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How We Hear


The outer ear channels sound waves from the air around you inward through the ear canal. The ear canal terminates at a tightly stretched membrane, the eardrum, which is vibrated by the incoming sound waves.

Beyond the eardrum, in the middle ear chamber, are three tiny, linked bones called the middle ear or ossicles. The outer bone, the malleus (hammer), is attached to the eardrum. The inner bone, the stapes (stirrup), ends in a footplate which fits into the oval window, an opening in the wall of the bone which houses the inner ear. The center bone, the incus (anvil) connects the malleus and the stapes so that when one moves they all move.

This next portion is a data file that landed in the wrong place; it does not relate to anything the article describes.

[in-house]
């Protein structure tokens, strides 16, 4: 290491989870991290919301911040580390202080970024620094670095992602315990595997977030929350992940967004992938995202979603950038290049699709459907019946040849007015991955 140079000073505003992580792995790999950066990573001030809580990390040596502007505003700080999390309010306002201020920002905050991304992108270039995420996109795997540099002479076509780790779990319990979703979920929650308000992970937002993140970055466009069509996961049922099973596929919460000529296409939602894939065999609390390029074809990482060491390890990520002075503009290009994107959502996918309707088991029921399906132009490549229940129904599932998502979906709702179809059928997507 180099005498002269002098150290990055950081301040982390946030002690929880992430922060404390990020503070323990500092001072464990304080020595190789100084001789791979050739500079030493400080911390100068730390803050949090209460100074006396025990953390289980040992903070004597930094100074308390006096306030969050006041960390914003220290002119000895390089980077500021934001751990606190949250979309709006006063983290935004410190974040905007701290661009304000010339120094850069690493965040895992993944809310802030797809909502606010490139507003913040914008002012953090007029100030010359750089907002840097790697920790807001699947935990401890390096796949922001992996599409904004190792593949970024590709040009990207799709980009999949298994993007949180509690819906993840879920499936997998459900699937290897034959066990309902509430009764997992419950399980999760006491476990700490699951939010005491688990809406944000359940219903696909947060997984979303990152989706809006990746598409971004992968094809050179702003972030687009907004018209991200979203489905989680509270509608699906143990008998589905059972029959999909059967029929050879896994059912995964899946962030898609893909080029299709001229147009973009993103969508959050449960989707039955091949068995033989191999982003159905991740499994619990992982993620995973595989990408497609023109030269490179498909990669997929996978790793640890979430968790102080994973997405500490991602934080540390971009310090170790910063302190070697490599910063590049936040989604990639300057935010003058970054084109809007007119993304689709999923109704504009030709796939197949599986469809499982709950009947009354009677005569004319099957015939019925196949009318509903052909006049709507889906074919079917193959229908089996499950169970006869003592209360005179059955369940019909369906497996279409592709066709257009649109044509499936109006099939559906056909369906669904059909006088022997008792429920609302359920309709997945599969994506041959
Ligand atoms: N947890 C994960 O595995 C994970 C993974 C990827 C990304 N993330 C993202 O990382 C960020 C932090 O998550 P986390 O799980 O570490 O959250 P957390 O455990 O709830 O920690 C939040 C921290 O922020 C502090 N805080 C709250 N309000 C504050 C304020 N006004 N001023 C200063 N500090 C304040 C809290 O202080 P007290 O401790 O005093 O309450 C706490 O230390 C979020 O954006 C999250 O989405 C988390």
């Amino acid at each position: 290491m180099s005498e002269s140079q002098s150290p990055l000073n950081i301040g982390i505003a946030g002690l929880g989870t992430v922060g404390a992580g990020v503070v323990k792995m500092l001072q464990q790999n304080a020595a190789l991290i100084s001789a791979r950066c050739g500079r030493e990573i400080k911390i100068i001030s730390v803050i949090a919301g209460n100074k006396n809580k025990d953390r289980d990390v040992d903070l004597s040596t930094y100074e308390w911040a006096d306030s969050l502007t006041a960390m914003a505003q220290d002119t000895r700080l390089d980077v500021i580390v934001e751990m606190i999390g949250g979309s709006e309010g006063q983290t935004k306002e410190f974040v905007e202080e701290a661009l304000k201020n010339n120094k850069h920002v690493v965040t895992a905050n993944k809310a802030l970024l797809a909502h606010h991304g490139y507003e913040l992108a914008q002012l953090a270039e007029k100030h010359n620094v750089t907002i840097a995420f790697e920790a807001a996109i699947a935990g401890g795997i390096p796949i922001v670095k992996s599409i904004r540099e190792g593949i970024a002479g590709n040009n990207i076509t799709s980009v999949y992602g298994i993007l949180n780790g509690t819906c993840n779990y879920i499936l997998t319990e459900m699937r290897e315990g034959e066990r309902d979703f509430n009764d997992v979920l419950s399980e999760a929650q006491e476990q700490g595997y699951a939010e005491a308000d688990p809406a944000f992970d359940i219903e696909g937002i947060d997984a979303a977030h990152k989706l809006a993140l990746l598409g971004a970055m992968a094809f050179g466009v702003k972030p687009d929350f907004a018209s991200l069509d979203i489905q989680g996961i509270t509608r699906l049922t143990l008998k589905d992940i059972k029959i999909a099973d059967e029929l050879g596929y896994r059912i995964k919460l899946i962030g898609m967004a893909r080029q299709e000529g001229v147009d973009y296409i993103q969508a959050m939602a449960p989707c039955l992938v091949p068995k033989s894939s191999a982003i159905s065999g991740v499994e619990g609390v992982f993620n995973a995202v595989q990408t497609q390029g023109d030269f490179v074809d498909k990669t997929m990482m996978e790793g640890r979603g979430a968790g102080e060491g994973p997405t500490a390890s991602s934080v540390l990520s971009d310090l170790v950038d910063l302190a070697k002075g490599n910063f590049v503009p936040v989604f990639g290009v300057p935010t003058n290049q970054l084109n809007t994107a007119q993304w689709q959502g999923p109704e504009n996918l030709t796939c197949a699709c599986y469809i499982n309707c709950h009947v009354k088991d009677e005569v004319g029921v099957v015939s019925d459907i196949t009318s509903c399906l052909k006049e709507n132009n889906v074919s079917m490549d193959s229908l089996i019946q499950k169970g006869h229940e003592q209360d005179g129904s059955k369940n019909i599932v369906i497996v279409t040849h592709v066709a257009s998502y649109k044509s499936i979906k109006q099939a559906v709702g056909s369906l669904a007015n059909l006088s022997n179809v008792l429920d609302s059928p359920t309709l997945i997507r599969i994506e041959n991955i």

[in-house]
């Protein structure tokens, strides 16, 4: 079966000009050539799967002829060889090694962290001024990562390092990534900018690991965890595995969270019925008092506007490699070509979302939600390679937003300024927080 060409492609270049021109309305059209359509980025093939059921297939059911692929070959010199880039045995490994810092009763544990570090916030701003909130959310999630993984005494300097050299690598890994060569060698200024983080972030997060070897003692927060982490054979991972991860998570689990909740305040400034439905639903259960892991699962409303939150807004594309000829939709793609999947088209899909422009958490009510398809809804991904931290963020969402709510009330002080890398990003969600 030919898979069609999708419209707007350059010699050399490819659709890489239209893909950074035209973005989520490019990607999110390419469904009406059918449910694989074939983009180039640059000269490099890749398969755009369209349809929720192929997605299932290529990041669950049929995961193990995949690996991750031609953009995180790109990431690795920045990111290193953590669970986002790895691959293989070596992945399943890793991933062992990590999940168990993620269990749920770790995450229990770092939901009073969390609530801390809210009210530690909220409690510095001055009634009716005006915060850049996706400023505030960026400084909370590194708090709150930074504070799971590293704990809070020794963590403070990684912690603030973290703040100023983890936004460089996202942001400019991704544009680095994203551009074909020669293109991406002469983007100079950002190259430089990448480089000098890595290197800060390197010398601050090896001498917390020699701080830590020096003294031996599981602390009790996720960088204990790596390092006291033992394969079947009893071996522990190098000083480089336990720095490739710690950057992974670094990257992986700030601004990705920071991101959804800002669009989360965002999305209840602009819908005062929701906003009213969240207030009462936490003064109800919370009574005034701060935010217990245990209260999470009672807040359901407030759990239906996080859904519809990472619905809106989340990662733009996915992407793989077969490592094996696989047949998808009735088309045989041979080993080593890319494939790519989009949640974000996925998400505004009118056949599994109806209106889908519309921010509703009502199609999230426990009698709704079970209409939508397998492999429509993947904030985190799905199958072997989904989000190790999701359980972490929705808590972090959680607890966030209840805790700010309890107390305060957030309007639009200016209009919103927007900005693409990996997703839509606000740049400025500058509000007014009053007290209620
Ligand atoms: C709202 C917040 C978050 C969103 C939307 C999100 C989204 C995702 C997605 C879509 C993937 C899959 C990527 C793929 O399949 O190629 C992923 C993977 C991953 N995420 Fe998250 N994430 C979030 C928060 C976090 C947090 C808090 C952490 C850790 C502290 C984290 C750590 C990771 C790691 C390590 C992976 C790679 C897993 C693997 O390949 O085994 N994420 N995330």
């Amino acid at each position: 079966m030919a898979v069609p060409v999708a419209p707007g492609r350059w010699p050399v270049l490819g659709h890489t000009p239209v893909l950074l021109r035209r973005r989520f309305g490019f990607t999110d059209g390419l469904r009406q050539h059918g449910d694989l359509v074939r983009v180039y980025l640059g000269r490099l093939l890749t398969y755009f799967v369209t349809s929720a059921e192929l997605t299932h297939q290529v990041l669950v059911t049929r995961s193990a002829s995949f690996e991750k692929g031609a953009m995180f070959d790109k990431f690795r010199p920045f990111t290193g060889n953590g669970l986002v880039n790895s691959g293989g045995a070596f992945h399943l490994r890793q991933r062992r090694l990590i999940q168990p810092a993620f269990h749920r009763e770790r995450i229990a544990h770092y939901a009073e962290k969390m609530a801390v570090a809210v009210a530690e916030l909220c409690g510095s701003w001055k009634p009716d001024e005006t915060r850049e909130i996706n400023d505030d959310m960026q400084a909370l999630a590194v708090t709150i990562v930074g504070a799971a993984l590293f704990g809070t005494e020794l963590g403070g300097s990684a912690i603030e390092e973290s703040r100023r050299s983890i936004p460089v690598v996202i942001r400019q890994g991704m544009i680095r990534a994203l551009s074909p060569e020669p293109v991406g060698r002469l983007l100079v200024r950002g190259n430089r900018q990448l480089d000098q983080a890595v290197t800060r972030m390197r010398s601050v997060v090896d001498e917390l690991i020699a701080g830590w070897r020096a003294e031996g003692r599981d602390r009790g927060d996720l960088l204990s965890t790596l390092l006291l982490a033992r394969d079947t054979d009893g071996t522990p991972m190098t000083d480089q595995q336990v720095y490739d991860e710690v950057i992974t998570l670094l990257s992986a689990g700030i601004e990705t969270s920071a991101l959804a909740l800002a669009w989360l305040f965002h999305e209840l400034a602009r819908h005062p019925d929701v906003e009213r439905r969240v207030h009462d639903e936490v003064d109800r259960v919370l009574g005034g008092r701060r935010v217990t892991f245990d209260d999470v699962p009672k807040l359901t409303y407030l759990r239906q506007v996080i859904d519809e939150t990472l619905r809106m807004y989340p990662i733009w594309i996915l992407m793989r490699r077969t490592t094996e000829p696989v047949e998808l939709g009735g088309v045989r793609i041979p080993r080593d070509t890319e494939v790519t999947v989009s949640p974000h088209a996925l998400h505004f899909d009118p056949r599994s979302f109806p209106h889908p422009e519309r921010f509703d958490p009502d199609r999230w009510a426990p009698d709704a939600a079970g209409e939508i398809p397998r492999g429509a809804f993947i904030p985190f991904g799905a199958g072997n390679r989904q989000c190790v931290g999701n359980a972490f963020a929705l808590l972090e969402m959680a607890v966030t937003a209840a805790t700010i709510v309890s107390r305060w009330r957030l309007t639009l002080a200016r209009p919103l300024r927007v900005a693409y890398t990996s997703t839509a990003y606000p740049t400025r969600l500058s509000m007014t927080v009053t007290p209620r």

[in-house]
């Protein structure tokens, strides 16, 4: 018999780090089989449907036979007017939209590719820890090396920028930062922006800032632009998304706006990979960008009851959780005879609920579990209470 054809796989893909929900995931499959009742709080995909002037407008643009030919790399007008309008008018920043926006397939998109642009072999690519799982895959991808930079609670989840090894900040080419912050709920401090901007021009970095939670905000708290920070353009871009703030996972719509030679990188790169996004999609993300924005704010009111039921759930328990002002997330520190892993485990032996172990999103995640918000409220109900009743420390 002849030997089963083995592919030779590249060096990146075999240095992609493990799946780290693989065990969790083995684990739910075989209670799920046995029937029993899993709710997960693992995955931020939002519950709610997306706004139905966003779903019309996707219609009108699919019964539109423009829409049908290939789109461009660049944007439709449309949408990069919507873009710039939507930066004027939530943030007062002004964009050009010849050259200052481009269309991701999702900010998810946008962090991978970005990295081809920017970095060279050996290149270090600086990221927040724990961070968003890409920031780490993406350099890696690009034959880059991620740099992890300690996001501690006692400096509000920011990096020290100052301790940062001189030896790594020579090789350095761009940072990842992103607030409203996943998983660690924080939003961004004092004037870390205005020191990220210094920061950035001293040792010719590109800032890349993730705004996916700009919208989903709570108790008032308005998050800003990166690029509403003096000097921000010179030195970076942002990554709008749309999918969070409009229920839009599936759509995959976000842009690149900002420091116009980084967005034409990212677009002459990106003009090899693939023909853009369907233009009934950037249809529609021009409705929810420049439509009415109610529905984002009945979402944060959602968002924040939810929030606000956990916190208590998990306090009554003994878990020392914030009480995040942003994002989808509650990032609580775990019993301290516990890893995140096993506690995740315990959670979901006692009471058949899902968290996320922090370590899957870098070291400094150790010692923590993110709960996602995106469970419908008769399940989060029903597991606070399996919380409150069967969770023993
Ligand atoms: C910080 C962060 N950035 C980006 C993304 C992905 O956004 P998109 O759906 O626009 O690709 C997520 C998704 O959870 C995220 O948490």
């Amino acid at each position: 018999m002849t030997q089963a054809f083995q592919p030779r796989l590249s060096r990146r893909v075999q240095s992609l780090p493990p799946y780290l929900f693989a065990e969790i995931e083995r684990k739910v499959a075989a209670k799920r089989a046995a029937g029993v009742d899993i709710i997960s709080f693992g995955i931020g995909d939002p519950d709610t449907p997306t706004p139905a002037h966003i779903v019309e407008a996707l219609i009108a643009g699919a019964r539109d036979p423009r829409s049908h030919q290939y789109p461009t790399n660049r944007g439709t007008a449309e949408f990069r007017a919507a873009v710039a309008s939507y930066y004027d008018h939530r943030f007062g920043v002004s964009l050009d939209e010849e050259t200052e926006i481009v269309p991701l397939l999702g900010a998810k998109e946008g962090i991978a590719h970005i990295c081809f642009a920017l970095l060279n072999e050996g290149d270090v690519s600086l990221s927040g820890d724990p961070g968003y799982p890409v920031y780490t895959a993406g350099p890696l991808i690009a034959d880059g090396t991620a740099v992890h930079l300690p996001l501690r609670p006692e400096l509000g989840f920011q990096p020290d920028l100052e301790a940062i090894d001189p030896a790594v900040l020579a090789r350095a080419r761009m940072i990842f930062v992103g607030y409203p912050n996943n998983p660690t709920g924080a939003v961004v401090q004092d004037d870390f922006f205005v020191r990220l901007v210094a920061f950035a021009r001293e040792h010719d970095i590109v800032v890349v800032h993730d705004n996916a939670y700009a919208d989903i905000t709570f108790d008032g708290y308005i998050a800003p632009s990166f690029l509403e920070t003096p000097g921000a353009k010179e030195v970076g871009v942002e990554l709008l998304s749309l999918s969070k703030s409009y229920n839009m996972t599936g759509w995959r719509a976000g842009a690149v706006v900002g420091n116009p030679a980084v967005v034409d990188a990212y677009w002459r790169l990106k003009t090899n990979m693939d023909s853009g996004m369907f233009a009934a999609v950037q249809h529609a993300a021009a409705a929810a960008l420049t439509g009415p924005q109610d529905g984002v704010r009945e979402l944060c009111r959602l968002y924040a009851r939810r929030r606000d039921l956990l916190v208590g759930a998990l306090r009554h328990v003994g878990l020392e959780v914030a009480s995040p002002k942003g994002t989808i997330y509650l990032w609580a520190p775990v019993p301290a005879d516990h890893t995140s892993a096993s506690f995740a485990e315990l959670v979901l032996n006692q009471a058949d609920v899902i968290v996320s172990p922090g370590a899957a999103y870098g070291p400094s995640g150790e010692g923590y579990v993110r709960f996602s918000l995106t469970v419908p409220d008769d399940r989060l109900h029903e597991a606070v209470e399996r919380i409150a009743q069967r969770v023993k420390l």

The vibrations of the eardrum cause the bones in the middle ear to move back and forth like tiny levers. This lever action converts the large motions of the eardrum into the shorter, more forceful motions of the stapes. The movement of the stapes sets up motions in the fluid that fills the inner ear causing the hair cells immersed in the fluid to move. This movement stimulates the attached nerve cell to send a tiny impulse along the fibers of the auditory nerve to the brain where it is translated into the sensation we know as sound.

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